The Doctor’s Advocate | First Quarter 2018
Government Relations Report
Advocating for sensible liability reforms at the state level is always challenging. In every state legislature, a few lawmakers are determined to prevent enacting limits on noneconomic damages in medical liability actions, or they want to raise or repeal any limits already in place. These legislators, typically elected with support from plaintiffs’ attorneys, seldom respond to overwhelming evidence that limits on noneconomic damages are critical to maintaining the availability of quality healthcare for their constituents. These lawmakers are, however, usually few in number.
More numerous are the legislators who would prefer not to fight over medical liability every year. The most common response from legislators with no personal stake in the battle over reform is, “This is just the same old fight between doctors and lawyers. You all need to work out a compromise.” This position ignores the history of medical liability reform. Where reforms have been enacted, limits on noneconomic damage are the result not only of a compromise between opponents and proponents of reform, but they are also a recognition that the right to redress for injury has to be balanced with the public’s need for access to medical care. But beyond that, this position misstates the nature of the conflict. The effort to enact and preserve sensible reforms is a broad-based campaign to keep physicians in practice, to make medically underserved areas more successful at attracting healthcare providers and facilities, and to commit healthcare dollars to patient care instead of liability costs. The battle pits doctors, hospitals, clinics, insurers, patients, and potential patients against those who would turn the courtroom into a lottery for the benefit of a small number of litigants and an even smaller group of trial lawyers.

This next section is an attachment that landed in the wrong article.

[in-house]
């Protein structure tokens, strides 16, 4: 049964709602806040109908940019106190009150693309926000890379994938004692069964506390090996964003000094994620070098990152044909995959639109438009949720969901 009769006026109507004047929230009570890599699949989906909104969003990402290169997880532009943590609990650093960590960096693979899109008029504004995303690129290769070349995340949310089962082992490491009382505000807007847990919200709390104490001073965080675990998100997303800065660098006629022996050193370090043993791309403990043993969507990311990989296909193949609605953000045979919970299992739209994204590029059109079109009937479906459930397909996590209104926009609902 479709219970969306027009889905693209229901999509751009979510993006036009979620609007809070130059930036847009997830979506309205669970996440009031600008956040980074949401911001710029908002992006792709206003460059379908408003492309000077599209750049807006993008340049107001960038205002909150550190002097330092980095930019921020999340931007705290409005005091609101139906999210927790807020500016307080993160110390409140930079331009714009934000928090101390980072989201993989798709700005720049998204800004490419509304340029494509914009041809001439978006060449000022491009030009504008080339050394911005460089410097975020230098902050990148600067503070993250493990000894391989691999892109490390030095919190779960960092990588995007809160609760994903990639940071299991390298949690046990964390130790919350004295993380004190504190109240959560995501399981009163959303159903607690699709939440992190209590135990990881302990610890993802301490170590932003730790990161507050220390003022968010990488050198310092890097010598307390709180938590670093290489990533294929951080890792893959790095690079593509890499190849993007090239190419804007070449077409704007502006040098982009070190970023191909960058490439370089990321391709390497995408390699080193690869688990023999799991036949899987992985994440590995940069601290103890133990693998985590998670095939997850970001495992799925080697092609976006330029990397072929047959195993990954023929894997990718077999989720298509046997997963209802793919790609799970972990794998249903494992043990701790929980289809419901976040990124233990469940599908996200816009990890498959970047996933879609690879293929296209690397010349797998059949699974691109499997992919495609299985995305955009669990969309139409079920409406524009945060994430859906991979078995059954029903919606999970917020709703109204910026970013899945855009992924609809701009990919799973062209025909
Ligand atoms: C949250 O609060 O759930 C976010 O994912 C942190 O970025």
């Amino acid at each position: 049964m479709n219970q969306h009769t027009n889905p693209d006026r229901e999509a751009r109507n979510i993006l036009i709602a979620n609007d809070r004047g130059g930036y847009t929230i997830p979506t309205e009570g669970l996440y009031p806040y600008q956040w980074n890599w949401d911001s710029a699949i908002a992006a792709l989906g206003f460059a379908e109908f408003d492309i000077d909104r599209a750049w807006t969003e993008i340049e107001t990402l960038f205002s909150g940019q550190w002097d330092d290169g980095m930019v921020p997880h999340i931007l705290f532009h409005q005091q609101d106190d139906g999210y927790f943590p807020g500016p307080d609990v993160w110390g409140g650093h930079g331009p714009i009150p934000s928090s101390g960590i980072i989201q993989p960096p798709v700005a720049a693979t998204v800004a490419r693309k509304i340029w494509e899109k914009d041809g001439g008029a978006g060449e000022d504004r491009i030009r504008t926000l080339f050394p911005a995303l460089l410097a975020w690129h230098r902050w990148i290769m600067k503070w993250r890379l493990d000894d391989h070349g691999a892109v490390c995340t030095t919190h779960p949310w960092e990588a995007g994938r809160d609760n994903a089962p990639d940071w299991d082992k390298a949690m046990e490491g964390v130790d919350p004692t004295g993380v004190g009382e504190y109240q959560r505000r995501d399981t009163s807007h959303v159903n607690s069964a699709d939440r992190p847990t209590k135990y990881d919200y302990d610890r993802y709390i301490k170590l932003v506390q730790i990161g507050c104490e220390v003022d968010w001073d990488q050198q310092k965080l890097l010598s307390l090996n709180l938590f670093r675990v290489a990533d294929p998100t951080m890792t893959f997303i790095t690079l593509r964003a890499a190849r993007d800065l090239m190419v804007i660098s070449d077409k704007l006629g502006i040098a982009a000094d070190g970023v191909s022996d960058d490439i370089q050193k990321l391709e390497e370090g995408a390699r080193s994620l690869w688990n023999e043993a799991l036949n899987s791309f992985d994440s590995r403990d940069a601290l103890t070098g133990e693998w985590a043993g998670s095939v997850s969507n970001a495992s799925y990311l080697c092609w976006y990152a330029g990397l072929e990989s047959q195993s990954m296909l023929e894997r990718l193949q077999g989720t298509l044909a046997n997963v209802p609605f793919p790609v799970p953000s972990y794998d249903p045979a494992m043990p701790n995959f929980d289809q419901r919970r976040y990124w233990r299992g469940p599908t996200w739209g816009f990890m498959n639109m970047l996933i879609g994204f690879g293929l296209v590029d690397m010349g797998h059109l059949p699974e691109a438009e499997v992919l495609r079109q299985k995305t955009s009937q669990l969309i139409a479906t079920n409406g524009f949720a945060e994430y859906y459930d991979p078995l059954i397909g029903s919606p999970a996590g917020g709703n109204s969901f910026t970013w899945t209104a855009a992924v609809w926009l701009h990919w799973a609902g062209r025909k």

The situations in Oregon and Colorado illustrate the importance of defending tort reforms in order to limit already severe physician shortages. Both states have enacted noneconomic damage caps, which are under attack despite rural populations with limited access to medical care. According to the U.S. Department of Health and Human Services’ Health Resources and Services Administration (HRSA), residents in many areas of both states face shortages of health professionals. On HRSA’s scale of 1 to 4, with 4 being the most severe shortage, HRSA designates both states as 3s. Colorado has 316 separate designated health professional shortage areas, with the worst concentrations from the Denver area extending northeast to the state line and the southwest corner of the state from approximately Durango to Montrose. Oregon has 329 shortage areas, with the most severe in the Portland area and in the central and coastal regions from Coos Bay to Eugene.
Oregon and Colorado already face severe shortages of healthcare providers. Repealing limits on medical liability damages would exacerbate these shortages. New healthcare providers would be less likely to locate there to begin their careers. As one young doctor who chose to practice in California over his home state of Wyoming told me, “I love the mountains, but I can’t pay student loans with scenery.” Healthcare providers and facilities would spend more on liability, taking dollars away from patient care. Regions already dealing with shortages would face more difficulty recruiting and retaining providers. The worst impact would fall on those least able to absorb it—the large numbers of people relying on community health centers for their care.